This makes sense: if we have n outputs, such as if we’re labeling POS for the words in a sentence, we basically have n unique predictions, so even if it’s just one input in a sense, we have n opportunities to learn and improve our predictions.

Now I’m sure that, rather than updating the weights after each of these, you could instead accumulate the gradients, average them, and then make an “aggregate update”, similar to how with batch gradient descent you store a few individual-point gradients, average them, and take a step.

Can you use batch gradient decent to combine a few input x’s together?

Yes

What is a big problem with normal RNNs? How does it happen, why is it bad, and how can it be combatted?

Vanishing gradients lead to “bad long-term memory”. Basically, when we’re trying to update Wx or Ws based on the output at a very late time step, we find the derivative of the contribution of that matrix W from all previous time steps.

But the derivative for early time steps is a *lot* of derivatives chained together, leading to vanishing gradients. So when we’re updating based on a late outcome, the contribution of an earlier part of the input vanishes. This can be bad: words at the beginning of a sentence can have a big impact on the meaning of the end of the sentence, for example.

It’s intuitive that vanishing gradients are especially bad for RNNs: they’re bad when a bunch of layers are applied in a row, because all of the potentially small gradients are getting multiplied together. Well, an RNN has a layer that can easily be applied 50 or 100+ times if the input x has 100+ time steps.

The solution is LSTMs

RNNs also suffer from exploding gradients. What is a simple and effective way of combatting this?

“Gradient clipping”: just penalize the network for creating gradients above a certain threshold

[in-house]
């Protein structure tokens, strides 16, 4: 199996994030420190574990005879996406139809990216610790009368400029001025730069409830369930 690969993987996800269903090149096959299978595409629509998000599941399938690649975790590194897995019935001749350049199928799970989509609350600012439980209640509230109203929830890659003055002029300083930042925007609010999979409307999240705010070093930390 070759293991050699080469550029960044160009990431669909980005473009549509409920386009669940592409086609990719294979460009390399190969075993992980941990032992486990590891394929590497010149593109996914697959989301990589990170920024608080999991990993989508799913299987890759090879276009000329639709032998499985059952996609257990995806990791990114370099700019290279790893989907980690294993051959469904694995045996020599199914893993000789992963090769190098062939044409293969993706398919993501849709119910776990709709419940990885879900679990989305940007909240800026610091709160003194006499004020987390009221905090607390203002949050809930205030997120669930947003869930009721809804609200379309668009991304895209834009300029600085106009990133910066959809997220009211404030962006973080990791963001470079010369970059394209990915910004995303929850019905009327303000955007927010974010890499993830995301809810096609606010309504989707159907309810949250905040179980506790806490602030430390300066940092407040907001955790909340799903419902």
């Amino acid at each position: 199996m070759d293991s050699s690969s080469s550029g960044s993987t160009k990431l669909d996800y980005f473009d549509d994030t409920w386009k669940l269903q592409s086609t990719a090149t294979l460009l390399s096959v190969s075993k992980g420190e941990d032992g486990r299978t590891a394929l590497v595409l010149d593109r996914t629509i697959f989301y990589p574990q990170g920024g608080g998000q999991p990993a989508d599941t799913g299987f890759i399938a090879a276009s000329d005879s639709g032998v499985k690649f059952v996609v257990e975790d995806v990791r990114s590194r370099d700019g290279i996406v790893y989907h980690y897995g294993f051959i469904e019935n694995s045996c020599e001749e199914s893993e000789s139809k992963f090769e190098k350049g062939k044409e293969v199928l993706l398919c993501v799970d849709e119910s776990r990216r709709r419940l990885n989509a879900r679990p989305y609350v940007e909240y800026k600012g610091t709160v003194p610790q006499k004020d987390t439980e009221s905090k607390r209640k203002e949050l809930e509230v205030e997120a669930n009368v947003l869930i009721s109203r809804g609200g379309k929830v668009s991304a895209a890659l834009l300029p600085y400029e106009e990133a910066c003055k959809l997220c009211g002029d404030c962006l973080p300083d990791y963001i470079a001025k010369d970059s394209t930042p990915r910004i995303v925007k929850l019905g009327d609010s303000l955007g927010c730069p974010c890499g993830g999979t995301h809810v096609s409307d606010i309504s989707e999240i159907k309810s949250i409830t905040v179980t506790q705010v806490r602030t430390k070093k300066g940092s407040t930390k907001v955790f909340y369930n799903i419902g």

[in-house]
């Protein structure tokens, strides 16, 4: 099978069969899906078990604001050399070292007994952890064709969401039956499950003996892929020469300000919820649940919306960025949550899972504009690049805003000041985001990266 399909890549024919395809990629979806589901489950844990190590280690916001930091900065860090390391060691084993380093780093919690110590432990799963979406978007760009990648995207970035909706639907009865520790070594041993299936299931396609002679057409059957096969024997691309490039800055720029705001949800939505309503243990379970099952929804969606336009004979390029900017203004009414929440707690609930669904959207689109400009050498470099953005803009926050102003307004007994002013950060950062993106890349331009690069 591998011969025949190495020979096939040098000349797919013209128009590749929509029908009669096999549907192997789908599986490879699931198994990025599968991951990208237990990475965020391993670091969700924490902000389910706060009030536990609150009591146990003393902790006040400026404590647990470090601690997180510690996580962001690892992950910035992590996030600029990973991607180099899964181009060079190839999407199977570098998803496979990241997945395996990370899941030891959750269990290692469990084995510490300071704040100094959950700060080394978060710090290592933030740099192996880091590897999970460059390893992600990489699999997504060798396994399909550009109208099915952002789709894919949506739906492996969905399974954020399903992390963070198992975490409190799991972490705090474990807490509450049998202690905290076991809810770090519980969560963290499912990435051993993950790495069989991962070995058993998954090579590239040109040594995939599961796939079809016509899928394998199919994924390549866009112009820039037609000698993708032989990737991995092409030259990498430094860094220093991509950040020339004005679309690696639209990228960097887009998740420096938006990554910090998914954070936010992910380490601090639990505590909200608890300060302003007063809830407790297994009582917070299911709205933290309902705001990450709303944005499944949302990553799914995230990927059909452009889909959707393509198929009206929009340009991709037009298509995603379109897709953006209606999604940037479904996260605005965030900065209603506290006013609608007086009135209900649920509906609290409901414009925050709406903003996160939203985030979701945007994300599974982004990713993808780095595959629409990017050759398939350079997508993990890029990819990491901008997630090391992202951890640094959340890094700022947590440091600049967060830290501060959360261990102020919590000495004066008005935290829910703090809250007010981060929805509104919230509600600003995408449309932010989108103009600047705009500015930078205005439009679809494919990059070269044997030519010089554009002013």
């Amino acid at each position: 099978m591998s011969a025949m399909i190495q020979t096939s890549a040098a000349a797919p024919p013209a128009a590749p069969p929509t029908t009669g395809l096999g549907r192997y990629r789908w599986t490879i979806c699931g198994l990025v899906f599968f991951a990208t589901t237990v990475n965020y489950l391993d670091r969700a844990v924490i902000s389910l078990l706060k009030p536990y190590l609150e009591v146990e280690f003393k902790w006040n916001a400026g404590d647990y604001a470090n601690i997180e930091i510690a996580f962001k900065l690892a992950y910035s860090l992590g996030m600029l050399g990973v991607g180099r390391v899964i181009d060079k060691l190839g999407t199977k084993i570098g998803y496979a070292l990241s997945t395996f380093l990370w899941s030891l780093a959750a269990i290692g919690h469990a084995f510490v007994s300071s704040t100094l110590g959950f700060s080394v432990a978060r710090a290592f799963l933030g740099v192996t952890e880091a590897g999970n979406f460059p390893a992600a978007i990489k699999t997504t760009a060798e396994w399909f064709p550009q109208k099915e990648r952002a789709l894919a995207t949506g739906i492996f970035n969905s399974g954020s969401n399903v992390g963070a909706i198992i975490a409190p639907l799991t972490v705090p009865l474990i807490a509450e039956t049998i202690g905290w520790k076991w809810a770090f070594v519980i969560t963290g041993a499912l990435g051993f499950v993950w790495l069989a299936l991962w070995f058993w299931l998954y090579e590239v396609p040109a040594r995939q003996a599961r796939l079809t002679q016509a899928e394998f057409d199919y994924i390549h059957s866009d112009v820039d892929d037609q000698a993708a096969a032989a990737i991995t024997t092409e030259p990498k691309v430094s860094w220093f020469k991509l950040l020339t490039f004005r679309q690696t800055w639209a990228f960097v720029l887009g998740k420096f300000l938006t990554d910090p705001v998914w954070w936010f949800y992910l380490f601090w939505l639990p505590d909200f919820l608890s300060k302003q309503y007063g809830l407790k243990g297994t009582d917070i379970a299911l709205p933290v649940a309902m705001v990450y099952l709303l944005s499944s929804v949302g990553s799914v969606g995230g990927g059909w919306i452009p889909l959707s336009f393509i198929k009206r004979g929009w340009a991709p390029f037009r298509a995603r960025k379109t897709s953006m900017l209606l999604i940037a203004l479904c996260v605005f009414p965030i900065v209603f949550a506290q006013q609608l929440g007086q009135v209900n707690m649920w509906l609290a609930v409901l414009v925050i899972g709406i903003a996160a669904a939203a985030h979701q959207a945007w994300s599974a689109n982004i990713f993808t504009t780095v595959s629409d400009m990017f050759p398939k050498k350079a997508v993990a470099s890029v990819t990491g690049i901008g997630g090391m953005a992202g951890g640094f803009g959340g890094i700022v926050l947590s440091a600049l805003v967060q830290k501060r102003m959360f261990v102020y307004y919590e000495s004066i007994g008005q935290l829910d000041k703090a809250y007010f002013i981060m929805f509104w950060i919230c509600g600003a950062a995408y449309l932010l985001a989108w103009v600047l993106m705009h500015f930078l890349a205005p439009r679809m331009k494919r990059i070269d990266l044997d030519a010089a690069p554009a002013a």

At a high level, what new functionality do LSTMs add on top of normal RNNs?

Long term memory! RNNs have a mechanism for using short term memory, but due to the vanishing gradients problem, they can’t really effectively retain info from very long ago. LSTMs add a path to pass along and retain long term memory in addition to the short term memory pathway.

What are the 4 key ‘gates’ in an LSTM cell? The 4 colors below are the 4 gates

Learn (green), forget (yellow), remember (red), and use (blue)

What do the sigmoid and tanh cells represent in this LSTM diagram? What do the add or multiply ones represent?

Add and multiply just represent element-wise addition or multiplication between two entries with the same dimension

The sigmoid or tanh nodes basically represent “1 layer of a neural network”, in which:

- Any inputs are concatenated
- The concatenated inputs are multiplied by a weight matrix and added to a bias
- This output is passed through that activation function
- Just like a normal NN, the output can be a vector. This means that several scalars worth of information can flow through the model and be retained, not just one scalar. This is also helped by the + and * being pairwise rather than something like a dot product

LSTM learn gate (green): what are its purpose, its input(s), and its output(s)? (Not getting into low-level math for these gates, or the construction unless relevant)

Its goal is to learn relevant information from this time step’s input, using the input and the previous STM (short term memory). This learned information is eventually used to update both the LTM and the STM.